General reviews of books (old & new) that I like. I'm also an amateur writer with several stories up on Wattpad under the pseudonym R. S. Leergaard
See Rincewind run. Run, Rincewind, run. That, in a nutshell, sums up the essence of Terry Pratchett's first main character, Rincewind.
His first two Discworld novels—The Colour of Magic and The Light Fantastic—are actually one long story split into two short novels starring Rincewind, a failed wizard, and Twoflower, the Discworld's first tourist.
Rincewind is a self-avowed coward who spends all of his time running from danger only to find greater danger at his destination. He's coerced by the Patrician into accompanying and protecting Twoflower, a tourist from the Counterweight Continent, who has managed to leave that very restrictive society in order to see the world, meet heroes and villains, buy questionable sausages from disreputable street vendors . . . you know, have an adventure.
For most Terry Pratchett fans Rincewind is an all-or-nothing character. He's either their favorite character or they hate him. There's very little middle ground, though I'm one of the few standing in the firmly undecided category. I'm not fond of his mostly cowardly nature, but when push comes to shove, Rincewind usually does the right thing - and always regrets it.
While it's easy to tell the the author [Pratchett] is just getting his feet wet in his new universe, his wisdom and humor are evident right from the start and first time readers will notice a magical reflection of the 'real world' in this one.
All that being said, it is not necessary to begin reading the Discworld series from the beginning, and I am in the camp of fans who do not recommend it. About the only things you'll miss are some basic world building, which you'll easily pick up in later books, and the scene where Unseen University's librarian gets turned into an orangutan. That story, specifically which spell does it, is never repeated in any other book (later books only say that an out of control spell did it, they never again say which one, and I'm not going to tell you here). While I don't recommend starting with the first two books, at some point they must be read.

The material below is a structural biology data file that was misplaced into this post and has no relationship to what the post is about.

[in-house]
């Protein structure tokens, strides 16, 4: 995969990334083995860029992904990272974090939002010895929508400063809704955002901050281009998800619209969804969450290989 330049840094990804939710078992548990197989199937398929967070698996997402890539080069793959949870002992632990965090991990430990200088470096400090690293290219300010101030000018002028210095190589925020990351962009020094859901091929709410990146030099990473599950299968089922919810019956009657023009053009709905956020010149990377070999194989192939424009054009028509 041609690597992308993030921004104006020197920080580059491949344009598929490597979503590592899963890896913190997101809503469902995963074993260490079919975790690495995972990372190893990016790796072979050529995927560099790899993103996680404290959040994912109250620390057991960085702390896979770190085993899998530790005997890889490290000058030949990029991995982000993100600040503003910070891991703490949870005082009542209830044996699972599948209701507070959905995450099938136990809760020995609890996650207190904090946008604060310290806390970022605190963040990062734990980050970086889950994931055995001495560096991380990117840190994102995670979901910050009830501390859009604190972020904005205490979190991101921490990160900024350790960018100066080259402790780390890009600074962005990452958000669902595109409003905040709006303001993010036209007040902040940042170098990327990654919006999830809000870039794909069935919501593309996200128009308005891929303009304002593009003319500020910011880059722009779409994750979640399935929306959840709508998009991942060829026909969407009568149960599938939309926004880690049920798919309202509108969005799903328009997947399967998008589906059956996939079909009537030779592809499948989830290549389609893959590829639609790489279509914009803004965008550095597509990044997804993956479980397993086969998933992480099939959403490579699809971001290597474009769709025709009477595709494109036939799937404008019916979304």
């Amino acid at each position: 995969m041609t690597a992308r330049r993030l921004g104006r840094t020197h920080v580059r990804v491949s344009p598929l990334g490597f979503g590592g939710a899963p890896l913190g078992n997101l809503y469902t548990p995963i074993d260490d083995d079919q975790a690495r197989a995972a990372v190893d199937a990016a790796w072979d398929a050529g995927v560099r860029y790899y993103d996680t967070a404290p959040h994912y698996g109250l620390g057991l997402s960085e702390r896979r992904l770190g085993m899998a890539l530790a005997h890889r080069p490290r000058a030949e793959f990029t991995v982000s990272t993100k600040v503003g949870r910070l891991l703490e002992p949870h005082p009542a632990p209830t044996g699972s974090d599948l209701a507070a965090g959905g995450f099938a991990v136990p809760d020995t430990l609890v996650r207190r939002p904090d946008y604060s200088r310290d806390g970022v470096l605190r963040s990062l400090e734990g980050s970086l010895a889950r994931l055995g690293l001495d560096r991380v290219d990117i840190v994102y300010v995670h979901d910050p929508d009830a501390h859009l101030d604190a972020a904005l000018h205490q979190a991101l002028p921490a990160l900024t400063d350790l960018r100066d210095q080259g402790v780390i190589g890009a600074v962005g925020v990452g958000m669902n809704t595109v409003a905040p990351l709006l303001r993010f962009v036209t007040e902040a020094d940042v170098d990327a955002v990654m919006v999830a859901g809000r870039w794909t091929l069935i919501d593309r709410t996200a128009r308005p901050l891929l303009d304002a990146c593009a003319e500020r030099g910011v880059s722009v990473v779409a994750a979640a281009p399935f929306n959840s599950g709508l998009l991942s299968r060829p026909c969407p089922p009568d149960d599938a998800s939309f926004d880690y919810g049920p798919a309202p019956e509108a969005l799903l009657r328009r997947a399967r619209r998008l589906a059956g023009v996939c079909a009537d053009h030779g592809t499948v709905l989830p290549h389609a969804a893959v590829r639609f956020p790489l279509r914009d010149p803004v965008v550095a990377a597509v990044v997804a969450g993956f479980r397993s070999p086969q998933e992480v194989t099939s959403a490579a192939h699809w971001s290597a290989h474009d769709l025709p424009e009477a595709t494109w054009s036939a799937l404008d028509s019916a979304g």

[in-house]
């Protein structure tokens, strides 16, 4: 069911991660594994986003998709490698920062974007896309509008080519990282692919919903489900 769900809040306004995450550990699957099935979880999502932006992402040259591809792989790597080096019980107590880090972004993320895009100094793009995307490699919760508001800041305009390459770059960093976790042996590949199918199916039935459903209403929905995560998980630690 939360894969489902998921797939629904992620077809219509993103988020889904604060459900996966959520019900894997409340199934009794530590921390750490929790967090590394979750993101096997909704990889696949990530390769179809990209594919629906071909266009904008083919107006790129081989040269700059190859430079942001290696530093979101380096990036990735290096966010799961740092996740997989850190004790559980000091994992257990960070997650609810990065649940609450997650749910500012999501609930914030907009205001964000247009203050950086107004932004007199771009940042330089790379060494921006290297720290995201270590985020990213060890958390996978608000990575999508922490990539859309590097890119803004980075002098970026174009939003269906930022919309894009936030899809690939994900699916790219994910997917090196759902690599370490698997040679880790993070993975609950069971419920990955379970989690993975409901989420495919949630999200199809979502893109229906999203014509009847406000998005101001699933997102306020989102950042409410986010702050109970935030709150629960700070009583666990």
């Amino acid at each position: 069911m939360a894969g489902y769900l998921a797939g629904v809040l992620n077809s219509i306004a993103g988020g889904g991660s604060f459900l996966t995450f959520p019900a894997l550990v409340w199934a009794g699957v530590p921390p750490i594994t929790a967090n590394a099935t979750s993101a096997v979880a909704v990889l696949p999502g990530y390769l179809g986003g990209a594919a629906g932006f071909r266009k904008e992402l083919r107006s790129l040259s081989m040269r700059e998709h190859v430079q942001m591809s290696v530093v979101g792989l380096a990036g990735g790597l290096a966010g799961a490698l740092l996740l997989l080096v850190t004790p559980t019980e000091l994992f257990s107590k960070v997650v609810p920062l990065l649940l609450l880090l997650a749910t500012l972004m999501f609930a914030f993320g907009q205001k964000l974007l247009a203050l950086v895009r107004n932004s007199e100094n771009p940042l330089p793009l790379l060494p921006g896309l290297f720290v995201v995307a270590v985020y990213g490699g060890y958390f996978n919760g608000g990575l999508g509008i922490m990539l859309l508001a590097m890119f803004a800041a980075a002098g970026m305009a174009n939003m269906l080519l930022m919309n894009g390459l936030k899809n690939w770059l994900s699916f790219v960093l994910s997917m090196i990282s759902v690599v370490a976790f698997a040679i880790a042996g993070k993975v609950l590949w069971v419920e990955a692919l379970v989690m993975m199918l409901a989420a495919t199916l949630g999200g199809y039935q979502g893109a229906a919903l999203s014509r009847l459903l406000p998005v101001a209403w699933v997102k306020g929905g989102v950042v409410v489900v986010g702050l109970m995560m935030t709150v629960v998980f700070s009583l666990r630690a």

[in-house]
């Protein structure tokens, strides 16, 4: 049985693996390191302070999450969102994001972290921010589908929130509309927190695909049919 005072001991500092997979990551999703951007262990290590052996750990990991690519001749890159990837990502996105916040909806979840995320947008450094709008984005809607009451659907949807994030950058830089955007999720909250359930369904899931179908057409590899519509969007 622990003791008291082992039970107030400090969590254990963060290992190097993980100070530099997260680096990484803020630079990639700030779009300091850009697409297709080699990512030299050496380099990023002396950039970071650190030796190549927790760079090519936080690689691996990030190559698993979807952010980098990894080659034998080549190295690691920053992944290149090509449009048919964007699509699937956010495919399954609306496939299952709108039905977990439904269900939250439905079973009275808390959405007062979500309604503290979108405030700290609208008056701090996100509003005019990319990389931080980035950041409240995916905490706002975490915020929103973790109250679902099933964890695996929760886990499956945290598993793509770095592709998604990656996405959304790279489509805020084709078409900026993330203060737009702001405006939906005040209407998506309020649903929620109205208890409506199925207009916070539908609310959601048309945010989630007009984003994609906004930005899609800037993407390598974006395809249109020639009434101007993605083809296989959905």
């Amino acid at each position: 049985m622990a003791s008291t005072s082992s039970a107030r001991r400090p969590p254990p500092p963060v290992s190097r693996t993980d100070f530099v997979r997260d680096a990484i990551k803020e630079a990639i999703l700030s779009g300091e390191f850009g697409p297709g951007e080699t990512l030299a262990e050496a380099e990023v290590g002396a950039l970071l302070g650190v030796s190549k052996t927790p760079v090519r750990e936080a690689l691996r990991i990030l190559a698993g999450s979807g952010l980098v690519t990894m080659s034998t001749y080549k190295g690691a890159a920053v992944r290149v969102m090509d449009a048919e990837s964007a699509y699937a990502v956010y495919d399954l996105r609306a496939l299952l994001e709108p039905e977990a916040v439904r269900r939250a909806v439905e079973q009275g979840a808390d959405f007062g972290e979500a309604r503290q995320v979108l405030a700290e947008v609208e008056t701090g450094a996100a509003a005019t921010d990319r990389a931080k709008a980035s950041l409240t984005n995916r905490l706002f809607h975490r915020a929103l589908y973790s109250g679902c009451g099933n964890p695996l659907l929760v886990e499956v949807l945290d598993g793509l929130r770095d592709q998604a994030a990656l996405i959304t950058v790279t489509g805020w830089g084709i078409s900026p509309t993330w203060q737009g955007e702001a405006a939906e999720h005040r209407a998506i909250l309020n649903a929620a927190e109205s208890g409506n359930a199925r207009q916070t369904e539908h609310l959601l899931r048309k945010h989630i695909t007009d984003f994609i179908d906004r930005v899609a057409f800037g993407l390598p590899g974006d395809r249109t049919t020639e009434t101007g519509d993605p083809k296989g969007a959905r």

Most of Mr. Pratchett's early books are unrelated to each other, though several characters have multiple stories and there is some crossover, but the series can be started anywhere in the first six to eight books or so without losing too much context. After Guards! Guards! some characters start repeating (including Rincewind, who pops up briefly in other books (book five) and stars in a couple more much later books).
The third book, Equal Rites, is as good a place as any to start. While Death is arguably Mr. Pratchett's most iconic character, Granny Weatherwax, de facto leader of the Ramtops witches, is right up there at the top of the list and this is the story that introduces her. Many of the author's most famous (and quotable) quotes come from Equal Rites.
A dying wizard arrives in the village Bad Ass, far up in the Ramtop Mountains, and bequeaths his wizard's staff to the eighth son of an eighth son . . . village blacksmith, Gordo Smith. There's just one problem. Gordo Smith's eighth son is a daughter. The Discworld's first, and only, female wizard. What comes next is a wild, and often hilarious, exploration of what it's like to be a woman (or in this case an eight-year-old girl) in a man's world.
Book four, Mort, is the first book where Death is a main character, though he has at least a cameo appearance in very nearly every book. Even if he's never mention by name, Death is instantly recognizable by his voice. HE ALWAYS SPEAKS IN ALL CAPS.
In Mort, Death takes on an apprentice, Mort of course, then decides he wants to find out what it's like to be human and goes on vacation. Mort, however, is not yet ready for the full responsibilities of being Death and makes a mess of it. Complicating matters is that Mort is slowly falling in love with Death's adopted and very human daughter, Ysabel.
Even if your first exposure to Terry Pratchett's Discworld is this compilation, I still recommend starting with Equal Rites and/or Mort before going back to the first two stories. You won't miss much except the surprise, and eventual joy, of the librarian becoming an orangutan, and you'll be captivated by the hidden depths of the Discworld as Mr. Pratchett begins to really hit his stride in the later books.
I was, anyway.
R S L
*Terry Pratchett's Discworld series is probably the only series I know of that can best be described with an oxymoron - “These books are seriously funny!*